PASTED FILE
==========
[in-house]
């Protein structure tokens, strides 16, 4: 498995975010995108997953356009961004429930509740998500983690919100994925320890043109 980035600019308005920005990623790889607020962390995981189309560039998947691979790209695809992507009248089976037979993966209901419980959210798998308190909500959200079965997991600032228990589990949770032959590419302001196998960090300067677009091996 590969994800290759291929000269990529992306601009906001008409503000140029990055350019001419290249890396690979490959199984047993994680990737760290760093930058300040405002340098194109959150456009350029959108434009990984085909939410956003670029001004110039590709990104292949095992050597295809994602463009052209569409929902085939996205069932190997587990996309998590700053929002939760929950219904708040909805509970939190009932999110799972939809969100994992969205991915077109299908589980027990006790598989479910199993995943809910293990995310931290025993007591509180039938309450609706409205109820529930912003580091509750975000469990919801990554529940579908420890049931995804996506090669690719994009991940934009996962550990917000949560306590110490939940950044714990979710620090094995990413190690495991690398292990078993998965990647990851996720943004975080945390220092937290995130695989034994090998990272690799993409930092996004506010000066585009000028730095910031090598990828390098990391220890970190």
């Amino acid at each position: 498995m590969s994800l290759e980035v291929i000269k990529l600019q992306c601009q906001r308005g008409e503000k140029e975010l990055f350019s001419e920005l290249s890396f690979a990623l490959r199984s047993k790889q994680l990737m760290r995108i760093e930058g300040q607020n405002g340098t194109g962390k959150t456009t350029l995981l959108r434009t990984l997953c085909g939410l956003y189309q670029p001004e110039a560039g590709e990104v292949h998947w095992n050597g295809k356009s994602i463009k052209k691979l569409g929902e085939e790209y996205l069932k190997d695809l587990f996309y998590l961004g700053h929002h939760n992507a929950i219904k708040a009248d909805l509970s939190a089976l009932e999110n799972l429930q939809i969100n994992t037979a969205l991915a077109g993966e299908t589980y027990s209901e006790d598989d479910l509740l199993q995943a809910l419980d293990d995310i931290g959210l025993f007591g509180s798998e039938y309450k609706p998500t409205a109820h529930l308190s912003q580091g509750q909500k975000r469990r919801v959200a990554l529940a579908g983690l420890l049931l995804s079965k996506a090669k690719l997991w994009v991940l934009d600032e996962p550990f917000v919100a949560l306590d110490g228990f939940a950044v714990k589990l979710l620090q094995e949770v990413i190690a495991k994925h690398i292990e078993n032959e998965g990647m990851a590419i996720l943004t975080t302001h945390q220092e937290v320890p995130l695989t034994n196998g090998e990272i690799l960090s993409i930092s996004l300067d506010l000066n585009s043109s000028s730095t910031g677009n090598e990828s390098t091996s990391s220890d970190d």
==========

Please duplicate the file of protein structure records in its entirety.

[in-house]
């Protein structure tokens, strides 16, 4: 498995975010995108997953356009961004429930509740998500983690919100994925320890043109 980035600019308005920005990623790889607020962390995981189309560039998947691979790209695809992507009248089976037979993966209901419980959210798998308190909500959200079965997991600032228990589990949770032959590419302001196998960090300067677009091996 590969994800290759291929000269990529992306601009906001008409503000140029990055350019001419290249890396690979490959199984047993994680990737760290760093930058300040405002340098194109959150456009350029959108434009990984085909939410956003670029001004110039590709990104292949095992050597295809994602463009052209569409929902085939996205069932190997587990996309998590700053929002939760929950219904708040909805509970939190009932999110799972939809969100994992969205991915077109299908589980027990006790598989479910199993995943809910293990995310931290025993007591509180039938309450609706409205109820529930912003580091509750975000469990919801990554529940579908420890049931995804996506090669690719994009991940934009996962550990917000949560306590110490939940950044714990979710620090094995990413190690495991690398292990078993998965990647990851996720943004975080945390220092937290995130695989034994090998990272690799993409930092996004506010000066585009000028730095910031090598990828390098990391220890970190």
């Amino acid at each position: 498995m590969s994800l290759e980035v291929i000269k990529l600019q992306c601009q906001r308005g008409e503000k140029e975010l990055f350019s001419e920005l290249s890396f690979a990623l490959r199984s047993k790889q994680l990737m760290r995108i760093e930058g300040q607020n405002g340098t194109g962390k959150t456009t350029l995981l959108r434009t990984l997953c085909g939410l956003y189309q670029p001004e110039a560039g590709e990104v292949h998947w095992n050597g295809k356009s994602i463009k052209k691979l569409g929902e085939e790209y996205l069932k190997d695809l587990f996309y998590l961004g700053h929002h939760n992507a929950i219904k708040a009248d909805l509970s939190a089976l009932e999110n799972l429930q939809i969100n994992t037979a969205l991915a077109g993966e299908t589980y027990s209901e006790d598989d479910l509740l199993q995943a809910l419980d293990d995310i931290g959210l025993f007591g509180s798998e039938y309450k609706p998500t409205a109820h529930l308190s912003q580091g509750q909500k975000r469990r919801v959200a990554l529940a579908g983690l420890l049931l995804s079965k996506a090669k690719l997991w994009v991940l934009d600032e996962p550990f917000v919100a949560l306590d110490g228990f939940a950044v714990k589990l979710l620090q094995e949770v990413i190690a495991k994925h690398i292990e078993n032959e998965g990647m990851a590419i996720l943004t975080t302001h945390q220092e937290v320890p995130l695989t034994n196998g090998e990272i690799l960090s993409i930092s996004l300067d506010l000066n585009s043109s000028s730095t910031g677009n090598e990828s390098t091996s990391s220890d970190d």